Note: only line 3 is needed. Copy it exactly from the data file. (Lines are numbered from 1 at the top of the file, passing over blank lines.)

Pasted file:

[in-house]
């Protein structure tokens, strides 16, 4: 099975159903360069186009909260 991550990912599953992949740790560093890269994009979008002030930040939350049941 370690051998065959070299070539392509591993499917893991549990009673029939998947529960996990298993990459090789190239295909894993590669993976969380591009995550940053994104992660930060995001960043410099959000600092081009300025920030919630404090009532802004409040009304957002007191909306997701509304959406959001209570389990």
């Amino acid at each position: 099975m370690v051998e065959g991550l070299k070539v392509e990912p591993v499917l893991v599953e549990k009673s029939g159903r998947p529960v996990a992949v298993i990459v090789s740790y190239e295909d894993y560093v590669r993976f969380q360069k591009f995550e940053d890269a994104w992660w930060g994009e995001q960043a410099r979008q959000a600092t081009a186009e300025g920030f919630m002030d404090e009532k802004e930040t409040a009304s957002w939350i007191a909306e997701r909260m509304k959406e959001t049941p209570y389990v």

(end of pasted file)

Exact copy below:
């Amino acid at each position: 099975m370690v051998e065959g991550l070299k070539v392509e990912p591993v499917l893991v599953e549990k009673s029939g159903r998947p529960v996990a992949v298993i990459v090789s740790y190239e295909d894993y560093v590669r993976f969380q360069k591009f995550e940053d890269a994104w992660w930060g994009e995001q960043a410099r979008q959000a600092t081009a186009e300025g920030f919630m002030d404090e009532k802004e930040t409040a009304s957002w939350i007191a909306e997701r909260m509304k959406e959001t049941p209570y389990v």